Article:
With Hillary Clinton’s dash to Middle East, Obama signals a shift in his approach: President Obama’s decision to send his top diplomat on an emergency Middle East peacemaking mission Tuesday marked an administration shift to a more activist role in the region’s affairs and offered clues to how he may use the political elbow room afforded by a second term. The move could pay dividends quickly if Secretary of State Hillary Rodham Clinton helps arrange an end to the conflict between Israel and Hamas. She was scheduled to head to Cairo on Wednesday for talks with Egyptian President Mohamed Morsi after discussions with Israeli Prime Minister Benjamin Netanyahu. (Washington Post)

Gaza fighting rages as Clinton pursues durable cease-fire: A bus bombing Wednesday morning brought the Gaza conflict to central Tel Aviv, as intensified fighting between Hamas militants and the Israeli military raised doubts about the prospects of a durable cease-fire being sought by Secretary of State Hillary Rodham Clinton and others in hectic rounds of shuttle diplomacy. After flickers of hope on Tuesday that a cease-fire was imminent, the Israeli assault on Gaza early Wednesday instead appeared to have escalated. Israeli airstrikes targeted ministerial buildings of Hamas, the militant Islamist group that rules Gaza, as well as dozens of other sites. Ten rockets were fired into Israel, according to an Israeli Defense Forces spokesman. (Washington Post)

Room for Debate asks: Diplomatic efforts to end the deadly confrontation between Israel and Palestinian militants in Gaza accelerated on Tuesday, with Secretary of State Hillary Rodham Clinton traveling to the Middle East. But even with a cease-fire, the animosity would be far from over. Who is best situated to defuse the Israel-Gaza conflict? And how should it be accomplished? (New York Times)

9 questions about Israel-Gaza you were too embarrassed to ask. (Washington Post)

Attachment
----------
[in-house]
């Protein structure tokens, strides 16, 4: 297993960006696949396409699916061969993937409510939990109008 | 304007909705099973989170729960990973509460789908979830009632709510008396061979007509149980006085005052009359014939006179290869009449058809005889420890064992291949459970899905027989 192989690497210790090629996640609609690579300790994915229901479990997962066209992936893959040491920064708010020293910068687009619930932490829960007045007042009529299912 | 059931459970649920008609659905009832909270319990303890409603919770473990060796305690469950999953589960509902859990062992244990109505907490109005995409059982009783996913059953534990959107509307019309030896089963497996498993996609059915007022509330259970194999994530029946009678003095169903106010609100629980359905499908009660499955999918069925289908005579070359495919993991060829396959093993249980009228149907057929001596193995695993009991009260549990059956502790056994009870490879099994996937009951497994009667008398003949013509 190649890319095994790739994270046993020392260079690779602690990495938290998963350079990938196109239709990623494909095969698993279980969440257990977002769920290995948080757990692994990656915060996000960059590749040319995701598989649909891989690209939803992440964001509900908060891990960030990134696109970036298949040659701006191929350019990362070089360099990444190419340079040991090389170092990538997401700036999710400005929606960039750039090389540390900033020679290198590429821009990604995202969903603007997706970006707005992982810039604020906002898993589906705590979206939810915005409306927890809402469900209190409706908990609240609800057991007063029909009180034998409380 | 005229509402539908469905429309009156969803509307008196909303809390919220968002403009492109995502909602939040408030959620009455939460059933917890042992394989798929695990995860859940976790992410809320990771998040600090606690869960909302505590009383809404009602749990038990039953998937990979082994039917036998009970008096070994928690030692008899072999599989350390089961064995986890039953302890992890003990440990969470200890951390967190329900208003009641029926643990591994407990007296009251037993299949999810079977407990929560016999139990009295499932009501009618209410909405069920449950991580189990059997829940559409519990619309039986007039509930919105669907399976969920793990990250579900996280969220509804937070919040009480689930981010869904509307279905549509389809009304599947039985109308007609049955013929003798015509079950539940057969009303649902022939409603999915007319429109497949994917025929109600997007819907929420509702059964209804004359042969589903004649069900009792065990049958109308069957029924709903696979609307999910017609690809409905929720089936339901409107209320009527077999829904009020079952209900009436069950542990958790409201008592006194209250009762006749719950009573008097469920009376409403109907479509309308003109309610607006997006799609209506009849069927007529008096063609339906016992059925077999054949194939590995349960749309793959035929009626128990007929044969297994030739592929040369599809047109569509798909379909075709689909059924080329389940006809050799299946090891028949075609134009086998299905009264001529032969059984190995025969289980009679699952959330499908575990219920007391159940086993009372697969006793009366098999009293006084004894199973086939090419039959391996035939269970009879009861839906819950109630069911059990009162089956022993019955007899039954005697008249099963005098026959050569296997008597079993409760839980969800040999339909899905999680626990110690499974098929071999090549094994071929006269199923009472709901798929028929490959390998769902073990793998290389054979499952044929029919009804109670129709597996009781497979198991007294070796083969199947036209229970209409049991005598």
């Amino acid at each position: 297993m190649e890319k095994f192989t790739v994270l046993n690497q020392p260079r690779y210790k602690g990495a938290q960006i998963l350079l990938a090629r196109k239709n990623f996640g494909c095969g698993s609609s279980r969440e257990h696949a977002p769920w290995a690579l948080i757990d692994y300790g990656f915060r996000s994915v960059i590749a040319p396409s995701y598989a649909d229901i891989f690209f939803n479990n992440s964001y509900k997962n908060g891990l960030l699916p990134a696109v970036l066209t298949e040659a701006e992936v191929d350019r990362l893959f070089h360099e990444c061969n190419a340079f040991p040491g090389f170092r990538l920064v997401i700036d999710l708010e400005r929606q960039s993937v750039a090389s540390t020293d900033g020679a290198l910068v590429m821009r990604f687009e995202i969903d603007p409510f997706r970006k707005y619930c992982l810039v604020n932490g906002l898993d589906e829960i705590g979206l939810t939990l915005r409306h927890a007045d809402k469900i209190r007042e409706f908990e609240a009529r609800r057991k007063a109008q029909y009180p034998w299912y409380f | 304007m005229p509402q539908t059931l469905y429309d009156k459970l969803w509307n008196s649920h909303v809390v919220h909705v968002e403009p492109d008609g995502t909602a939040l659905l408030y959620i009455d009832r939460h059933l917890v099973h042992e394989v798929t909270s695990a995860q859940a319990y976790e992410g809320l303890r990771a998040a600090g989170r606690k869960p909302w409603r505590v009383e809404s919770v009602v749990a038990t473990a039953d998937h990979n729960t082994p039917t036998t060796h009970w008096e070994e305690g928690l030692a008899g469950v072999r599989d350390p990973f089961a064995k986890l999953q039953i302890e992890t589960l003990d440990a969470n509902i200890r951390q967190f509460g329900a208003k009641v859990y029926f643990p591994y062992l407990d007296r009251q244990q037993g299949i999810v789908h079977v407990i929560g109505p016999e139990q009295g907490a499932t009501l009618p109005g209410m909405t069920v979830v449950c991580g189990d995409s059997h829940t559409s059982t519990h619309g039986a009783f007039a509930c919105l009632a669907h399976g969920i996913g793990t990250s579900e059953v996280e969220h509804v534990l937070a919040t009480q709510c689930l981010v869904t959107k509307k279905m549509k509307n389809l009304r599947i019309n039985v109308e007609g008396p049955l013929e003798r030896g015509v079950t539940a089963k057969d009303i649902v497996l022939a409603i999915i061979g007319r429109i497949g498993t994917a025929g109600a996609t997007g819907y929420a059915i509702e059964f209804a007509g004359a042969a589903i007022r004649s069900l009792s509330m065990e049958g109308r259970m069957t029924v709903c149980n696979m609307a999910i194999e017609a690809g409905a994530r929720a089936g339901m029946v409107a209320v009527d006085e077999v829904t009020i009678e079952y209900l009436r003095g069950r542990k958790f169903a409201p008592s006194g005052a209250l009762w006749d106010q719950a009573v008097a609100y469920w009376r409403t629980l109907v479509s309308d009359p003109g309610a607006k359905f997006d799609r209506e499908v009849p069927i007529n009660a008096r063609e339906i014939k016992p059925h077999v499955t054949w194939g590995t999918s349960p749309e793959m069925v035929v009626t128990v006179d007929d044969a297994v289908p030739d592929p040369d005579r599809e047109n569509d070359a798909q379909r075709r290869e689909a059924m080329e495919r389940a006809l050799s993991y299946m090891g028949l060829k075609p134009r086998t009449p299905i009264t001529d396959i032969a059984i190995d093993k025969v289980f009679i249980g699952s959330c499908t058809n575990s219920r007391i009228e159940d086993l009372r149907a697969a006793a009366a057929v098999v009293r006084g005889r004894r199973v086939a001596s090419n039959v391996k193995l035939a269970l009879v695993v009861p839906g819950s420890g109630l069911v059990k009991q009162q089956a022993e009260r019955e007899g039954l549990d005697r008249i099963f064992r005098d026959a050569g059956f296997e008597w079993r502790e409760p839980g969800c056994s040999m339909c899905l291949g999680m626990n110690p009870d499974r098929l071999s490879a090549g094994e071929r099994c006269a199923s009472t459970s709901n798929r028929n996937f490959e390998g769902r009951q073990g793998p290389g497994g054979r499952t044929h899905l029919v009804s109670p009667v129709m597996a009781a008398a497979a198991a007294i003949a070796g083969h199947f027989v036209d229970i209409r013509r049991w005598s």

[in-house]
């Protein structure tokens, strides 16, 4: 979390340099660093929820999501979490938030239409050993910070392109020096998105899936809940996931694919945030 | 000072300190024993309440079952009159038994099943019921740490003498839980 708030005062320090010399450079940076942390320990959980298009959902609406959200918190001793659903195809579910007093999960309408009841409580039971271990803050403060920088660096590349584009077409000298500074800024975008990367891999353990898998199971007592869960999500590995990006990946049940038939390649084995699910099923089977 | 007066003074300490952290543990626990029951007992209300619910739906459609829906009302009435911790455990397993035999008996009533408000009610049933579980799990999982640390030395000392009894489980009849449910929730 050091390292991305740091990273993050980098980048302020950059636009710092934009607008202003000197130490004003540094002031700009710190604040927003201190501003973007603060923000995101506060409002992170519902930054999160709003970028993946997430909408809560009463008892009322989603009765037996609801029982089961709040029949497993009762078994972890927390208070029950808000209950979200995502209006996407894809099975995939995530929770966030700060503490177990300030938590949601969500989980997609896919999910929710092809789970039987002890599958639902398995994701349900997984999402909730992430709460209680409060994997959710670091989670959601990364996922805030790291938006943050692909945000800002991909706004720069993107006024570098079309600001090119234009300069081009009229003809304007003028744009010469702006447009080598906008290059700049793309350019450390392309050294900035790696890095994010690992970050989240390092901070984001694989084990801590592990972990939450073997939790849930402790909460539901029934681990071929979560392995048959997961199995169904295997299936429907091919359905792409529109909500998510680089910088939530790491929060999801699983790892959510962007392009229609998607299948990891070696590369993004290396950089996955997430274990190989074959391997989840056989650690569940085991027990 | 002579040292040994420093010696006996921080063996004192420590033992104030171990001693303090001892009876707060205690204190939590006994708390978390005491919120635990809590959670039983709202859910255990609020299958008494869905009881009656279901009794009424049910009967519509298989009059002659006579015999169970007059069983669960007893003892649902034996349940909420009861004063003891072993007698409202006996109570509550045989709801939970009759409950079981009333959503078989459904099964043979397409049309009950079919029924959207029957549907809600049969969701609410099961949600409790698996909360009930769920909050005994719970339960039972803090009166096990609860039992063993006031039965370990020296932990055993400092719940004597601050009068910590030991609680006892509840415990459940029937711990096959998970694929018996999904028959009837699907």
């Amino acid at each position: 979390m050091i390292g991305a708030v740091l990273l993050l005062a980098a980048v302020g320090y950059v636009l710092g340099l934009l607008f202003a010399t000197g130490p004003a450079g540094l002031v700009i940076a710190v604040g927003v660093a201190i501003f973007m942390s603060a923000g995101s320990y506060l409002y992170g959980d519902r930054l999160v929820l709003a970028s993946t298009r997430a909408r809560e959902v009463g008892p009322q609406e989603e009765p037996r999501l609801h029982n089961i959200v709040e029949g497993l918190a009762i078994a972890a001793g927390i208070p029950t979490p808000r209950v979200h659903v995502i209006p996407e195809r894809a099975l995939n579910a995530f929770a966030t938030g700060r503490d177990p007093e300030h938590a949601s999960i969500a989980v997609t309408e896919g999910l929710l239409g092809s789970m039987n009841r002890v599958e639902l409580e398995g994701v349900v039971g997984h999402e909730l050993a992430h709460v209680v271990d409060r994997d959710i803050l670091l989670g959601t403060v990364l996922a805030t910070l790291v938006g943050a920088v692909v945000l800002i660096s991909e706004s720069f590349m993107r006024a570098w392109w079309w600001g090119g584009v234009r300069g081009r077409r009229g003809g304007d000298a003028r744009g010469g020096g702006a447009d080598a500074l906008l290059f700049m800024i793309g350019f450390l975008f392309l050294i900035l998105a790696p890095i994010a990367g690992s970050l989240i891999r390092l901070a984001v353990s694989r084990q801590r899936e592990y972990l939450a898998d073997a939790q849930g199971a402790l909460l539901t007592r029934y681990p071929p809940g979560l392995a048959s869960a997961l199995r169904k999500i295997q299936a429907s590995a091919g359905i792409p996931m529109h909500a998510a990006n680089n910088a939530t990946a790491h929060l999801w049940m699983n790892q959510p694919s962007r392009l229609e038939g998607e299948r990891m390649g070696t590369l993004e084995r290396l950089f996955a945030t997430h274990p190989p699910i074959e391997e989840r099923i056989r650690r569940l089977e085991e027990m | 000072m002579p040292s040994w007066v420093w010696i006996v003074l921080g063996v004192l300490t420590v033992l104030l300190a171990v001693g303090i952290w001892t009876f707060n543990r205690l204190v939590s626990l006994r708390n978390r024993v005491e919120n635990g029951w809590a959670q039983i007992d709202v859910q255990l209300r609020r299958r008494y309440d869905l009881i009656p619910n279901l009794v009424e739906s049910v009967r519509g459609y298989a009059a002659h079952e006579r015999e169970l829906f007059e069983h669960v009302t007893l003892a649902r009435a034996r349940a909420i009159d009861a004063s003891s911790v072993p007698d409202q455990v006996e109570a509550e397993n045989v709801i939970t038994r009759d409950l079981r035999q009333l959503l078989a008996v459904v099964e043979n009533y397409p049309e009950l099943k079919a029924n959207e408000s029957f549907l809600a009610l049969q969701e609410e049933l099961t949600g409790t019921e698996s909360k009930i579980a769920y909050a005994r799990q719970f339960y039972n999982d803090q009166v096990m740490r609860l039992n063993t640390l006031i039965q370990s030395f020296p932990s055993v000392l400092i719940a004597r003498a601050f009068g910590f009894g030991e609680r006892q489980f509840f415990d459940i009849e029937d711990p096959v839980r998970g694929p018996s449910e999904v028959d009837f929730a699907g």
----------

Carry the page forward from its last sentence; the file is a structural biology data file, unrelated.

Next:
Where is the United States? “The recurrent theme at the Sir Bani Yas Forum, hosted by the United Arab Emirates and Chatham House here last weekend, was, Where is the United States? As the conference opened, Israel had just begun launching strikes in Gaza in response to the missile attacks from Hamas; Syria’s civil war raged with no end in sight; answers to the growing challenge of Iran remained elusive; and the course of Egypt’s political evolution had many concerned,” writes Brookings’ Robert Kagan. (Washington Post)

Dead ideas on taxes: As the “fiscal cliff” drama heads toward its climax between Thanksgiving and Christmas, each party is in the grip of a dead idea on taxes that warps the conversation. That means that no matter who “wins” this showdown, the parties’ antique thinking guarantees that any deal they strike will be merely the first of much bigger future adjustments as the baby boomers retire. To see why, it’s useful to think of the United States’ tax debate as being trapped between the cobwebs cluttering Grover Norquist’s mind and those clouding Gov. Jerry Brown’s,” writes CAP’s Matt Miller. (Washington Post)

Misreading the fiscal cliff: “The fiscal cliff is now less than six weeks away. Negotiators are reportedly locked away behind closed doors working on a grand bargain to avoid the tax hikes and spending cuts that will hit on January 1. Most of the debate so far has centered on how best to raise taxes on the wealthy: whether to increase tax rates, as the president demands, or eliminate deductions and loopholes, as some Republicans seem to be open to considering. Unfortunately, these priorities are almost entirely upside down,” writes Cato’s Michael Tanner. (National Review)

AEI’s Jonah Goldberg: “But there is one area where Obama could be transformative and bipartisan while helping both the middle class and the poor. He could show some leadership on the state of the black family, and the American family in general.” (National Review)

Brookings’ Clifford Winston: A free market in the sky. (New York Times)

McCain backs away from Benghazi conspiracies. (ThinkProgress)